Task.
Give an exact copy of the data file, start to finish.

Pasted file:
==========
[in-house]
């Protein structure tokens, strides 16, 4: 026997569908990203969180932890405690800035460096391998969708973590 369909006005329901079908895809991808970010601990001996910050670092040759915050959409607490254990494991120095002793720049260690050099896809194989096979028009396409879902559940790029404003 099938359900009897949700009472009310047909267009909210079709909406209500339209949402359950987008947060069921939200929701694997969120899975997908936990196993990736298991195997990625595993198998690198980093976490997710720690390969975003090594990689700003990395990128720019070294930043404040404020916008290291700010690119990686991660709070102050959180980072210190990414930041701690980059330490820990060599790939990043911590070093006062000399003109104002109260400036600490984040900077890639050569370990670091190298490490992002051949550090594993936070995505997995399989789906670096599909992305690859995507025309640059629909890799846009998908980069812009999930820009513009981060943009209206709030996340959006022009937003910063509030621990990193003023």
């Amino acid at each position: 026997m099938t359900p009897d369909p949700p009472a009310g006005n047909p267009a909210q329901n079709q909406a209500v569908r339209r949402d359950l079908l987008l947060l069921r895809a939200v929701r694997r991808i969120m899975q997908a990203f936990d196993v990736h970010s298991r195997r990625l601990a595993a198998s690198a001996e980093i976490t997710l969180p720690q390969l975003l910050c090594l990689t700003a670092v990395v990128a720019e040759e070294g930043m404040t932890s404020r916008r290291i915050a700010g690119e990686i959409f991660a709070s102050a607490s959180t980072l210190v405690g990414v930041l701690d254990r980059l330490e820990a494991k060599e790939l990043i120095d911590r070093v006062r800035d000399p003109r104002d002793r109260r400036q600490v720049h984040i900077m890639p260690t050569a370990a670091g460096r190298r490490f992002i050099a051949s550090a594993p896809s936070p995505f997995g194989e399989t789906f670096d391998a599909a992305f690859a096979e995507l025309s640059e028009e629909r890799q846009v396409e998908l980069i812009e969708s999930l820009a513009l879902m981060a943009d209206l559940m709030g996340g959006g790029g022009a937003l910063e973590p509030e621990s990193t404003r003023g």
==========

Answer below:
[in-house]
């Protein structure tokens, strides 16, 4: 026997569908990203969180932890405690800035460096391998969708973590 369909006005329901079908895809991808970010601990001996910050670092040759915050959409607490254990494991120095002793720049260690050099896809194989096979028009396409879902559940790029404003 099938359900009897949700009472009310047909267009909210079709909406209500339209949402359950987008947060069921939200929701694997969120899975997908936990196993990736298991195997990625595993198998690198980093976490997710720690390969975003090594990689700003990395990128720019070294930043404040404020916008290291700010690119990686991660709070102050959180980072210190990414930041701690980059330490820990060599790939990043911590070093006062000399003109104002109260400036600490984040900077890639050569370990670091190298490490992002051949550090594993936070995505997995399989789906670096599909992305690859995507025309640059629909890799846009998908980069812009999930820009513009981060943009209206709030996340959006022009937003910063509030621990990193003023």
């Amino acid at each position: 026997m099938t359900p009897d369909p949700p009472a009310g006005n047909p267009a909210q329901n079709q909406a209500v569908r339209r949402d359950l079908l987008l947060l069921r895809a939200v929701r694997r991808i969120m899975q997908a990203f936990d196993v990736h970010s298991r195997r990625l601990a595993a198998s690198a001996e980093i976490t997710l969180p720690q390969l975003l910050c090594l990689t700003a670092v990395v990128a720019e040759e070294g930043m404040t932890s404020r916008r290291i915050a700010g690119e990686i959409f991660a709070s102050a607490s959180t980072l210190v405690g990414v930041l701690d254990r980059l330490e820990a494991k060599e790939l990043i120095d911590r070093v006062r800035d000399p003109r104002d002793r109260r400036q600490v720049h984040i900077m890639p260690t050569a370990a670091g460096r190298r490490f992002i050099a051949s550090a594993p896809s936070p995505f997995g194989e399989t789906f670096d391998a599909a992305f690859a096979e995507l025309s640059e028009e629909r890799q846009v396409e998908l980069i812009e969708s999930l820009a513009l879902m981060a943009d209206l559940m709030g996340g959006g790029g022009a937003l910063e973590p509030e621990s990193t404003r003023g």